China had an ecological footprint of 3.71 hectares per capita and a biocapacity of 0.92 per capita in 2017. China’s total ecological footprint is 5.3 billion gha, the highest of any country in the world. China boasts a biocapacity of 1.3 billion hectares, the second-largest in the world (behind Brazil) but also has more people than any other country, which ultimately results in a total ecological deficit of -4 billion gha and a per-capita biocapacity reserve of -2.79—both quite high for a country with such impressive biocapacity. As China’s economy continues to rapidly expand, its citizens' incomes—and their consumption of resources—are rising as well. This unbalanced consumption of resources will likely be one of China's main concerns for the future.
The U.S. has an ecological footprint of 8.04 gha per capita, one of the highest in the world, with a biocapacity per capita of only 3.45 hectares. This leads to a total ecological deficit of -1.49 billion hectares, a biocapacity reserve of -4.59 gha per capita. The average US citizen's ecological footprint is about 50% larger than that of the average person in most European countries. The U.S. has more suburban sprawl and less public transportation than most countries, which burns more fossil fuels and adds to its per-capita carbon usage. The U.S. population also uses more energy and water per person than most other comparable, developed countries. California, for example, has approximately the same ecological footprint (and GDP) as France, despite having roughly 60% as many people (39.5 million vs 65.3 million).
India’s ecological footprint per capita is a modest 1.19, which is arguably a reflection of a negative quality: the country's widespread poverty, in which many people cannot afford to own a car or heat their homes. India's biocapacity per capita is also low, 0.43 hectares, likely a symptom of the country's smaller land area compared to the U.S. and China. India's biocapacity reserve of -0.76 ranks fairly well among other countries—however, because India also has the world's second-largest population, its total ecological deficit still reaches more than -1 billion hectares.
Japan’s ecological footprint is 4.65 hectares per capita and its biocapacity is 0.59 hectares per capita. Japan’s ecological deficit is -517 million gha, the fourth-highest in the world. As with many countries, the majority of Japan’s ecological footprint comes from its burning of fossil fuels. However, Japan's biocapacity is additionally stressed by small land area, which decreases production, combined with a comparatively large population and a high level of advancement, both of which boost consumption. The world's fifth-largest ecological deficit (-281 billion gha) belongs to South Korea, whose scenario—high carbon use, low biocapacity, dense population, and high advancement—mirrors that of Japan.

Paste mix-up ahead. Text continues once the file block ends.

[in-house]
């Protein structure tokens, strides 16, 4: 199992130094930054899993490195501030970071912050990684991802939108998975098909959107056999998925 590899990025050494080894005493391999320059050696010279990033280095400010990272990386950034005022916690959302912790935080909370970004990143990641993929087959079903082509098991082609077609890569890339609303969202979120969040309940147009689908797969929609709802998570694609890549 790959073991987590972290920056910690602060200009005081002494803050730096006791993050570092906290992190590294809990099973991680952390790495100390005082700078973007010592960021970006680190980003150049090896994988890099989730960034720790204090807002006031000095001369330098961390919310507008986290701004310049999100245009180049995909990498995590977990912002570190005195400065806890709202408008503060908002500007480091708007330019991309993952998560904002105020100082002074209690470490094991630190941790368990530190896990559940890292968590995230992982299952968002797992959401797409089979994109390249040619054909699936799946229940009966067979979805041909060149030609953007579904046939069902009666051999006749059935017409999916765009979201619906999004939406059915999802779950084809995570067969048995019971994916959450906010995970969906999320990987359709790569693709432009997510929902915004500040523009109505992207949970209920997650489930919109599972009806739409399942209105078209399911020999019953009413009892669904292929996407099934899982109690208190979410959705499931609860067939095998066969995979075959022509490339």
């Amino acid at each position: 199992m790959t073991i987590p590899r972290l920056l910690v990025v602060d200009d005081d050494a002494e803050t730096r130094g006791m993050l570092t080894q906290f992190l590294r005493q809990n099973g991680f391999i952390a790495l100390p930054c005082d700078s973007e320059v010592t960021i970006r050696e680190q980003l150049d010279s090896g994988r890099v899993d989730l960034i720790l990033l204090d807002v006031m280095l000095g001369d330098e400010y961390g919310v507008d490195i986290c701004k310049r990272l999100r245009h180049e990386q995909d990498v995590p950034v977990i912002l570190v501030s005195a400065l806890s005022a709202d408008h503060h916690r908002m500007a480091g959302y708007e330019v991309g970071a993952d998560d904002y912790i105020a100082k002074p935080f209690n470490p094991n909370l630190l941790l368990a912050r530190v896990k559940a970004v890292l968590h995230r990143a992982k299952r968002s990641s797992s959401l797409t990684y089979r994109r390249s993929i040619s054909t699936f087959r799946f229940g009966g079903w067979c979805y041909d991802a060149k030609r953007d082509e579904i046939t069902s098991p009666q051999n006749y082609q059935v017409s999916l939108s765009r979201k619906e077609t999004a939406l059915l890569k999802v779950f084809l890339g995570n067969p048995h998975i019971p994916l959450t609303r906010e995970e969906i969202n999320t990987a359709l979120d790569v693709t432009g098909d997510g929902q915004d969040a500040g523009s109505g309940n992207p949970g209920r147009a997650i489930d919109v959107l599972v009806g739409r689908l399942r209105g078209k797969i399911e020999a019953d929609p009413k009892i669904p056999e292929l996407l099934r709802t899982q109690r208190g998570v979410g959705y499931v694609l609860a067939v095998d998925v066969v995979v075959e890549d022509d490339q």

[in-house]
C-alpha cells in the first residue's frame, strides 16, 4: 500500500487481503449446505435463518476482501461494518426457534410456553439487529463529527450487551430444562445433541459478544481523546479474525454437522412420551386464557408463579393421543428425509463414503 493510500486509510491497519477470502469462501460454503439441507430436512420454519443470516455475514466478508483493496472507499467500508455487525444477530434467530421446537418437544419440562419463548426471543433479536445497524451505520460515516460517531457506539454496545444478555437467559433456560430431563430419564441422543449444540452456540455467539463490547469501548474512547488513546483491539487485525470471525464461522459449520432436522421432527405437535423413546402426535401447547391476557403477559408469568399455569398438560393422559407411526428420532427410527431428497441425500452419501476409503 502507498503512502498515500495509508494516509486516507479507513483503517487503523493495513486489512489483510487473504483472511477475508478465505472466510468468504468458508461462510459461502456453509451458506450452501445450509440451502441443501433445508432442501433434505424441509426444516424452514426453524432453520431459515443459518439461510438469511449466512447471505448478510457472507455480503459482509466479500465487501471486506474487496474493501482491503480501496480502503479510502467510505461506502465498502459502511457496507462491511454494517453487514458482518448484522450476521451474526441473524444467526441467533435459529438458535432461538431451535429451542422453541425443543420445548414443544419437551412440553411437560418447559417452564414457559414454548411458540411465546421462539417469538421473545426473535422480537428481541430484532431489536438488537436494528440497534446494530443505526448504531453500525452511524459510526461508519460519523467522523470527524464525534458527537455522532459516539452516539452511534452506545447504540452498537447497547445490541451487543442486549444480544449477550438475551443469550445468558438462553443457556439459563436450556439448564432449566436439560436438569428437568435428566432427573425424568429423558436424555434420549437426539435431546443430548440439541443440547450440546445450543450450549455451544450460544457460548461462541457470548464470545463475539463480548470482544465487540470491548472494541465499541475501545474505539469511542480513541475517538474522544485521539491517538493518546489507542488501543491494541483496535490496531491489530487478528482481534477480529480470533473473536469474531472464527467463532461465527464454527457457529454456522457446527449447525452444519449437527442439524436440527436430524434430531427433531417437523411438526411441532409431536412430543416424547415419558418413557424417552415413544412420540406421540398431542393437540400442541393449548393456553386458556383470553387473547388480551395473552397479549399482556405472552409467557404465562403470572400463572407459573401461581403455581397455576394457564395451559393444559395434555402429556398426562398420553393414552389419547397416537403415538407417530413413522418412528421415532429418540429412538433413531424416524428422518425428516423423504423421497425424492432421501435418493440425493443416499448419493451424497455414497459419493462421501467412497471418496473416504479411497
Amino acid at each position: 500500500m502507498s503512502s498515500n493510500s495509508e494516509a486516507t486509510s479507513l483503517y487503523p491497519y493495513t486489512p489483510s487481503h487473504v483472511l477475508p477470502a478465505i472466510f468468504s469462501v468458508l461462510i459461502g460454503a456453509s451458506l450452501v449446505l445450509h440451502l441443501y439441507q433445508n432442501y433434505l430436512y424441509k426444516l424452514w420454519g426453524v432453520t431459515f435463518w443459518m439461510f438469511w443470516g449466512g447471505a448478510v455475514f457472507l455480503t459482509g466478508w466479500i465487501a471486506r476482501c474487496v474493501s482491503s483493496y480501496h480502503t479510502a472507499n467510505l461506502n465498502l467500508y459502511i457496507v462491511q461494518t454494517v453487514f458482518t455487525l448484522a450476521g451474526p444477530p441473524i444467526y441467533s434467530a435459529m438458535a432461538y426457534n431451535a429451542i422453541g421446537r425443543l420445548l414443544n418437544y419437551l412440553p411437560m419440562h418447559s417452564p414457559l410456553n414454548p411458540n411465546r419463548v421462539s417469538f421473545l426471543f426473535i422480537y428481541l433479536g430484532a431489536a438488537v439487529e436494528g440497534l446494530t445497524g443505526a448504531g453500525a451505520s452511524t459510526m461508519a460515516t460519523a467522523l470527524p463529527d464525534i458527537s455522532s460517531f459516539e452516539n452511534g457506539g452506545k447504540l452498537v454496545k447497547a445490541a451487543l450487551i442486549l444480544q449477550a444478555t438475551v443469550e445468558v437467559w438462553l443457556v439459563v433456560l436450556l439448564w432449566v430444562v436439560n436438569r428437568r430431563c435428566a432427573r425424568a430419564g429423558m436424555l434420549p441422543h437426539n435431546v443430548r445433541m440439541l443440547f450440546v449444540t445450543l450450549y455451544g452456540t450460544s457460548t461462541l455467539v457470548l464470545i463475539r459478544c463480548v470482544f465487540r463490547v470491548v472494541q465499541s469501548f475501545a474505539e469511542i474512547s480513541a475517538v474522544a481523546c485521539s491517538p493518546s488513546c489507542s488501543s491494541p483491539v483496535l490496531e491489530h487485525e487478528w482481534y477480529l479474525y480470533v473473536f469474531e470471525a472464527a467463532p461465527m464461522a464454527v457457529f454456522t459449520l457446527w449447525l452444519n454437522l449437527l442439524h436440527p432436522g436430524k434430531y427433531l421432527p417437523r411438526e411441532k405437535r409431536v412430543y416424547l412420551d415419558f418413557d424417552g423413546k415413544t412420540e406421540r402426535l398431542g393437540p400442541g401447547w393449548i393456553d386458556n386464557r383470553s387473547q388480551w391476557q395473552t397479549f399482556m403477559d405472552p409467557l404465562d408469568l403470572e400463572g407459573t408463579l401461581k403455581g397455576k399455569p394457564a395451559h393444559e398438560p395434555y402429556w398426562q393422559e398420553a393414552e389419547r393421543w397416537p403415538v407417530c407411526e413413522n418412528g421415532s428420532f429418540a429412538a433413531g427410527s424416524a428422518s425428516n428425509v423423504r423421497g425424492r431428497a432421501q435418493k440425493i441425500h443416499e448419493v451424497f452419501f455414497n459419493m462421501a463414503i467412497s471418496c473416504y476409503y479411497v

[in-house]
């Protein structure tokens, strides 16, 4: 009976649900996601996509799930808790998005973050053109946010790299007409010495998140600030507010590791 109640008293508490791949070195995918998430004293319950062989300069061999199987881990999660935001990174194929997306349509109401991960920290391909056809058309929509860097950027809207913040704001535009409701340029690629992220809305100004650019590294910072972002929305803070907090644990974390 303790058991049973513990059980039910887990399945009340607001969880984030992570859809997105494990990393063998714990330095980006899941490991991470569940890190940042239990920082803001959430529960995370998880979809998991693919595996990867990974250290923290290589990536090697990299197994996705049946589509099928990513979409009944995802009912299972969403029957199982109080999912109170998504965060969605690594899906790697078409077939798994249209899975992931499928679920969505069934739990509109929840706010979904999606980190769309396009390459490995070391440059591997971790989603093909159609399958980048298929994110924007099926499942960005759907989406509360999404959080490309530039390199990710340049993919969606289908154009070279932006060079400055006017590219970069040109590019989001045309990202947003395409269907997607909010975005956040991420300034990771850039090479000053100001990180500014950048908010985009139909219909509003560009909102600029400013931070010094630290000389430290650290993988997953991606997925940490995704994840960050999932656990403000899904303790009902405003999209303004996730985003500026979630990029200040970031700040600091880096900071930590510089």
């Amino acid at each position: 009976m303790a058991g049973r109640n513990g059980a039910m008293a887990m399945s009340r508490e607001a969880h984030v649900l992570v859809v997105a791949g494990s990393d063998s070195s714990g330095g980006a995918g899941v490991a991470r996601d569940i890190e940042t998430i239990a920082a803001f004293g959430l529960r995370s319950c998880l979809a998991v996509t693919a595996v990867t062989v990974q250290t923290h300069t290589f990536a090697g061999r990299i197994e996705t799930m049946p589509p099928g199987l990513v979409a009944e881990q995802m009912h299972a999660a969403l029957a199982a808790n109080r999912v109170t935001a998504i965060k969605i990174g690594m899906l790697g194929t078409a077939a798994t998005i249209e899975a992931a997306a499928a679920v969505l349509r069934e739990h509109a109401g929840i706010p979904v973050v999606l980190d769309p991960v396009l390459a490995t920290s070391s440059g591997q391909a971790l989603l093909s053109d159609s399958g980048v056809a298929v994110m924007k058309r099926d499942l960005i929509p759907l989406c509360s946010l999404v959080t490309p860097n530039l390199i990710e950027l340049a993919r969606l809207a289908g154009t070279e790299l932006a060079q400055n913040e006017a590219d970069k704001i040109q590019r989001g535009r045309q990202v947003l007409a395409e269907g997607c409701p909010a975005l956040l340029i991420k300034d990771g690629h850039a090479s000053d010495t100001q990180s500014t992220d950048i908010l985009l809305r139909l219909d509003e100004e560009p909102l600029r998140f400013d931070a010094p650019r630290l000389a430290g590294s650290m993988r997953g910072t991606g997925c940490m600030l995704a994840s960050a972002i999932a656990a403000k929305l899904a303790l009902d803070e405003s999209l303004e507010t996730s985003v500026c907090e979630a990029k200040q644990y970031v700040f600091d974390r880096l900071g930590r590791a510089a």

However, it is notable that the United Kingdom, which had the fifth-largest ecological deficit just a few years ago, has dropped to ninth place and is on track to keep falling. Between 2007 and 2017, the United Kingdom’s ecological footprint dropped nearly 27%, due mostly to reductions in fossil fuel use, which trimmed the country's overall ecological deficit from -307.9 billion gha in 2007 to -206.2 gha in 2017.
Ecological Footprint (hectares per capita)
Biocapacity (hectares per capita)
|United Arab Emirates||8.95||0.53|
|Trinidad and Tobago||8.23||1.54|
|Antigua and Barbuda||4.27||0.83|
|Bosnia and Herzegovina||3.49||1.77|
|British Virgin Islands||3.43||1.86|
|Papua New Guinea||1.82||3.48|
|Sao Tome and Principe||1.62||0.83|
|Central African Republic||1.17||7.52|
|Republic of the Congo||1.07||8.94|
The country with the highest ecological footprint is Qatar, at 14.72.
The United States ranks 8th in the highest ecological footprint at 8.04.